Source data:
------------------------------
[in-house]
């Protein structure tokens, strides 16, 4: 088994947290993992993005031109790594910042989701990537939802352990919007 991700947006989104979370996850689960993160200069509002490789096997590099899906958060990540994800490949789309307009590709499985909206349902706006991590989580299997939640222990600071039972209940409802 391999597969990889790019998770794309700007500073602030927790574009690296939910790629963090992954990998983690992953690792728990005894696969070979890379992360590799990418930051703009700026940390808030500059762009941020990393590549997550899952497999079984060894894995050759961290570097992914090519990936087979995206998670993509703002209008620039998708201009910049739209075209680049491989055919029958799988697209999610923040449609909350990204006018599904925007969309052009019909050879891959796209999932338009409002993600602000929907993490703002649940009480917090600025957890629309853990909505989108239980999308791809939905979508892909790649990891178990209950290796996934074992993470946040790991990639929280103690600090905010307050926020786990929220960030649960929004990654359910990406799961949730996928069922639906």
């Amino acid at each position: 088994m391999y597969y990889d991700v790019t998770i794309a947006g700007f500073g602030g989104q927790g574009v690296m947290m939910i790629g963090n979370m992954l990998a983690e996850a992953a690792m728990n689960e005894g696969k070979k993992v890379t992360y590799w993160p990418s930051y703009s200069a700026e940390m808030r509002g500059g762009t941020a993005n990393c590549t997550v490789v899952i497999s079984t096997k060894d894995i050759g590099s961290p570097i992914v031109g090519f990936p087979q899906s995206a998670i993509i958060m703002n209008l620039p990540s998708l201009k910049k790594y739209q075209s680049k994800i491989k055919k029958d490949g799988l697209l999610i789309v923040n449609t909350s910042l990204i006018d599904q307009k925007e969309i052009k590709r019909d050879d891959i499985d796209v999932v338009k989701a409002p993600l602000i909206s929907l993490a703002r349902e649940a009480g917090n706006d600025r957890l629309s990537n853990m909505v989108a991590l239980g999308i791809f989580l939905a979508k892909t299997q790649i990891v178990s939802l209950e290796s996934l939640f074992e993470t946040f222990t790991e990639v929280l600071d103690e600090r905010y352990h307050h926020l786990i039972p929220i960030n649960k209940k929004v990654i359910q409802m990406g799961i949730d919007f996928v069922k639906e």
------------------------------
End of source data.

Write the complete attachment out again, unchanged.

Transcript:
[in-house]
């Protein structure tokens, strides 16, 4: 088994947290993992993005031109790594910042989701990537939802352990919007 991700947006989104979370996850689960993160200069509002490789096997590099899906958060990540994800490949789309307009590709499985909206349902706006991590989580299997939640222990600071039972209940409802 391999597969990889790019998770794309700007500073602030927790574009690296939910790629963090992954990998983690992953690792728990005894696969070979890379992360590799990418930051703009700026940390808030500059762009941020990393590549997550899952497999079984060894894995050759961290570097992914090519990936087979995206998670993509703002209008620039998708201009910049739209075209680049491989055919029958799988697209999610923040449609909350990204006018599904925007969309052009019909050879891959796209999932338009409002993600602000929907993490703002649940009480917090600025957890629309853990909505989108239980999308791809939905979508892909790649990891178990209950290796996934074992993470946040790991990639929280103690600090905010307050926020786990929220960030649960929004990654359910990406799961949730996928069922639906």
């Amino acid at each position: 088994m391999y597969y990889d991700v790019t998770i794309a947006g700007f500073g602030g989104q927790g574009v690296m947290m939910i790629g963090n979370m992954l990998a983690e996850a992953a690792m728990n689960e005894g696969k070979k993992v890379t992360y590799w993160p990418s930051y703009s200069a700026e940390m808030r509002g500059g762009t941020a993005n990393c590549t997550v490789v899952i497999s079984t096997k060894d894995i050759g590099s961290p570097i992914v031109g090519f990936p087979q899906s995206a998670i993509i958060m703002n209008l620039p990540s998708l201009k910049k790594y739209q075209s680049k994800i491989k055919k029958d490949g799988l697209l999610i789309v923040n449609t909350s910042l990204i006018d599904q307009k925007e969309i052009k590709r019909d050879d891959i499985d796209v999932v338009k989701a409002p993600l602000i909206s929907l993490a703002r349902e649940a009480g917090n706006d600025r957890l629309s990537n853990m909505v989108a991590l239980g999308i791809f989580l939905a979508k892909t299997q790649i990891v178990s939802l209950e290796s996934l939640f074992e993470t946040f222990t790991e990639v929280l600071d103690e600090r905010y352990h307050h926020l786990i039972p929220i960030n649960k209940k929004v990654i359910q409802m990406g799961i949730d919007f996928v069922k639906e």